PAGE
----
function ballMove() {
     
      // Changes are calculated but do not
      // take effect until next time through loop.

      // Get the old ball coordinates.    
      oldHor = ballHor;  
      oldVer = ballVer;

      // Erase the ball where it is now.
      // Color is White.
      ctx.lineWidth = 0;
      ctx.beginPath();
      ctx.arc(oldHor, oldVer, 10, 0, Math.PI * 2, true);
      ctx.closePath(); 
        ctx.fillStyle = "White";
      ctx.fill();
              
      // Calculate new vertical component.
      ballVer = ballVer + changeVer;

      // If top is hit, change direction.
      if (ballVer + changeVer < -10)
        changeVer = -changeVer;
       
      // If bottom is hit, reverse direction.
      if (ballVer + changeVer > boardHeight - 10)
        changeVer = -changeVer;

      // Calculate new horizontal component.
      ballHor = ballHor + changeHor;

      // If left edge hit, reverse direction.
      if (ballHor + changeHor < -10)
        changeHor = -changeHor;
       
      // If right edge is hit, do something.
      if (ballHor + changeHor > boardWidth - 10)
        changeHor = -changeHor;     
   
      // Draw a ball using canvas arc function.
      // Color is Fuchsia.
      // Make the radius one pixel smaller.
      ctx.beginPath();
      ctx.arc(ballHor, ballVer, 10, 0, Math.PI * 2, true);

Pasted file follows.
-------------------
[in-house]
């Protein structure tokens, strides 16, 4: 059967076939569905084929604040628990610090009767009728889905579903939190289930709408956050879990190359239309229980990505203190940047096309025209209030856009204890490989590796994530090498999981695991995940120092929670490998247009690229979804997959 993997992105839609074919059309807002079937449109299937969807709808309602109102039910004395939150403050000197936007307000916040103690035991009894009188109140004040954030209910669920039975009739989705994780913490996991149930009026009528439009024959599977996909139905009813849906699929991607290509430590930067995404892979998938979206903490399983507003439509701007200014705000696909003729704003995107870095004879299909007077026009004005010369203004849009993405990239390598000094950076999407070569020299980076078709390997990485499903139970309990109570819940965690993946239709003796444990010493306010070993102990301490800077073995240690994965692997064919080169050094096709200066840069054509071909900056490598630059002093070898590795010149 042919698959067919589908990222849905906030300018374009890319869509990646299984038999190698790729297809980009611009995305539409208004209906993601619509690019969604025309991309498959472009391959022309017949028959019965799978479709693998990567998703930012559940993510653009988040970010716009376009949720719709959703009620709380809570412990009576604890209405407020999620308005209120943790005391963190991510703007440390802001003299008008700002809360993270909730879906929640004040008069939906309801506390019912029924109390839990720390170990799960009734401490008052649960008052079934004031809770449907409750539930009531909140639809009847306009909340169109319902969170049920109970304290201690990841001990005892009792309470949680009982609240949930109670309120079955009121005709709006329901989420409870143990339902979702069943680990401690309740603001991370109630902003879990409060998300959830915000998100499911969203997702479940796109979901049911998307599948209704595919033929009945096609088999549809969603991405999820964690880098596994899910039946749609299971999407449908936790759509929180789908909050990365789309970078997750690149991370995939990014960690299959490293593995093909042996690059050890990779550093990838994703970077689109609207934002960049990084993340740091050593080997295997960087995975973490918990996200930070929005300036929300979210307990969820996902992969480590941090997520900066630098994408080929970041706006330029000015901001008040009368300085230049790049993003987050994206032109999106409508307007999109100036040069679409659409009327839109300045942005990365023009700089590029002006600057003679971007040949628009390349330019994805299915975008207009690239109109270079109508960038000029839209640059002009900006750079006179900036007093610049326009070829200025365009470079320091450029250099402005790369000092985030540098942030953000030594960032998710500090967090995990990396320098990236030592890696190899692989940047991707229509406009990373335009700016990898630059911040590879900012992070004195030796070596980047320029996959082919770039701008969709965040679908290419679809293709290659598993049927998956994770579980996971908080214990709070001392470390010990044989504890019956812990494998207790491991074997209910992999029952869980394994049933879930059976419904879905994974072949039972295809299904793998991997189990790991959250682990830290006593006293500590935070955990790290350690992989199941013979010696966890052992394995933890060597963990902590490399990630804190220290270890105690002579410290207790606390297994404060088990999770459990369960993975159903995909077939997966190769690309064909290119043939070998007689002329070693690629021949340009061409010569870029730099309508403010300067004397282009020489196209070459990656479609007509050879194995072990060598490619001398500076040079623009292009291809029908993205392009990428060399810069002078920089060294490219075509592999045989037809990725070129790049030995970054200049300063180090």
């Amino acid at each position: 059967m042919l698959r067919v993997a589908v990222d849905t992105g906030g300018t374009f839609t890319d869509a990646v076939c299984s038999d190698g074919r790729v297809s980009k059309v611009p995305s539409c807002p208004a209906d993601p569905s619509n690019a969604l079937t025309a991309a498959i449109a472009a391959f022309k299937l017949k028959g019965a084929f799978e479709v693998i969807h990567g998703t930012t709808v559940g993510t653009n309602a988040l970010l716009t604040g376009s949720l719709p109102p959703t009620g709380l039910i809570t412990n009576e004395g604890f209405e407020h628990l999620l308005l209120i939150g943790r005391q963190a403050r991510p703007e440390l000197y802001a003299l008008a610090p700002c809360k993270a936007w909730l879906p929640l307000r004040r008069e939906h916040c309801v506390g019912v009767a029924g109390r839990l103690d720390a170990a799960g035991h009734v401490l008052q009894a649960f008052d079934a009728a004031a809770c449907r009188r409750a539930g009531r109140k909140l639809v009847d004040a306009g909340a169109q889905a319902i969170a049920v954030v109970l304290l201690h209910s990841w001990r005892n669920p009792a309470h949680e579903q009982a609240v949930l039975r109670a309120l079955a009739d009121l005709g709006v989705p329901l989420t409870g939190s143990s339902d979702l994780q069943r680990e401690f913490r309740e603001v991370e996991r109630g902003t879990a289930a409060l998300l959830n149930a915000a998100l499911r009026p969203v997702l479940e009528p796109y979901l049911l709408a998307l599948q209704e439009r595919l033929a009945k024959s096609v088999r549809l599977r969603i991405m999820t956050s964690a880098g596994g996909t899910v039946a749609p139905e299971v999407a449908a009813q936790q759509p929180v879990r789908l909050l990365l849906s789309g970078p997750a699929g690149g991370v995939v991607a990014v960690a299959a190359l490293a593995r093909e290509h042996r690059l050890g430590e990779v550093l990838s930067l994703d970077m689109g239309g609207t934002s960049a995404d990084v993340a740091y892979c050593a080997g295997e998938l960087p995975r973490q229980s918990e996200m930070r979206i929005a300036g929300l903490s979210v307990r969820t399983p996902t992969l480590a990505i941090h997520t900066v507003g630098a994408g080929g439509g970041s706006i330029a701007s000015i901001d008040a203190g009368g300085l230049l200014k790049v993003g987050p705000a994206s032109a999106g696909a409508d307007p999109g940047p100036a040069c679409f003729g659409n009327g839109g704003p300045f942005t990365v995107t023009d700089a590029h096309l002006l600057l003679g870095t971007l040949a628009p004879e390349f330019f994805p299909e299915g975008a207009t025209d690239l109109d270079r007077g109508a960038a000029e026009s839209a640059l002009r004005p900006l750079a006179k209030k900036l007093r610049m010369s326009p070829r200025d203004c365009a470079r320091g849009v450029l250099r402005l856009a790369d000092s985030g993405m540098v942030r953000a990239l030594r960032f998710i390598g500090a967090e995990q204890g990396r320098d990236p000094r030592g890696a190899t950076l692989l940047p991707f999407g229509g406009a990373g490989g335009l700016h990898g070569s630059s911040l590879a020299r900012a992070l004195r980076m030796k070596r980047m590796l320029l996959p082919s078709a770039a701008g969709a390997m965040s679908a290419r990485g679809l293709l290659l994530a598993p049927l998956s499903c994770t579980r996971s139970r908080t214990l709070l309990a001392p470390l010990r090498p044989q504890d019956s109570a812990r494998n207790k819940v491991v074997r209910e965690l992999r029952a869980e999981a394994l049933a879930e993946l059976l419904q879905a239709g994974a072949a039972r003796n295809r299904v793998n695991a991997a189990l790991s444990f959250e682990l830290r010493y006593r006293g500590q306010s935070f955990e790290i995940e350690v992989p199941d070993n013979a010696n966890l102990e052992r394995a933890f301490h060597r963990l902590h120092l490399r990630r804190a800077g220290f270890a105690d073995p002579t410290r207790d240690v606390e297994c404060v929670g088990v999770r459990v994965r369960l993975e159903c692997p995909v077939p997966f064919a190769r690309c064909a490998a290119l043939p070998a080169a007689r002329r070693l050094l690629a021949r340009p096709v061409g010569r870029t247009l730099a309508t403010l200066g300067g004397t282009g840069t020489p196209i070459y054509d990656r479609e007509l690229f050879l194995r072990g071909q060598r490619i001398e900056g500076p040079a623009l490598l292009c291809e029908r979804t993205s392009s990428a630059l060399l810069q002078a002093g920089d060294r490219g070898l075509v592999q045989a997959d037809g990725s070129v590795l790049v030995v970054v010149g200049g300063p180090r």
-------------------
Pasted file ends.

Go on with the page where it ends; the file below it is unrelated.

ctx.closePath();
      ctx.fillStyle = "Fuchsia";
      ctx.fill();    
    }

    // Load the image and the canvas.
    function loadMyImage() {

      // Get the canvas element.
      canvas = document.getElementById("myCanvas");

      // Make sure you got it.
      if (canvas.getContext) {

        // Specify 2d canvas type.
        ctx = canvas.getContext("2d");
      }
    }

</script>

</head>
<body bgcolor="White">

  <canvas id="myCanvas" width="320" height="460">
  </canvas>

</body>
</html>


This is nearly the same code as last time, with these few small changes:
  1. I added temporary variables to track the previous positions of the ball.
  2. In the ballMove section, I added erasing the ball.
  3. The main loop (doMainLoop) no longer clears the screen every time.
Erasing the Ball

This code erases the ball:

      // Get the old ball coordinates.    
      oldHor = ballHor;  
      oldVer = ballVer;

      // Erase the ball where it is now.
      // Color is White.
      ctx.lineWidth = 0;
      ctx.beginPath();
      ctx.arc(oldHor, oldVer, 10, 0, Math.PI * 2, true);
      ctx.closePath(); 
      ctx.fillStyle = "White";
      ctx.fill();


It is nearly the same as drawing the ball, but the fillStyle is White. The old ball position is created and used to erase where the ball was drawn.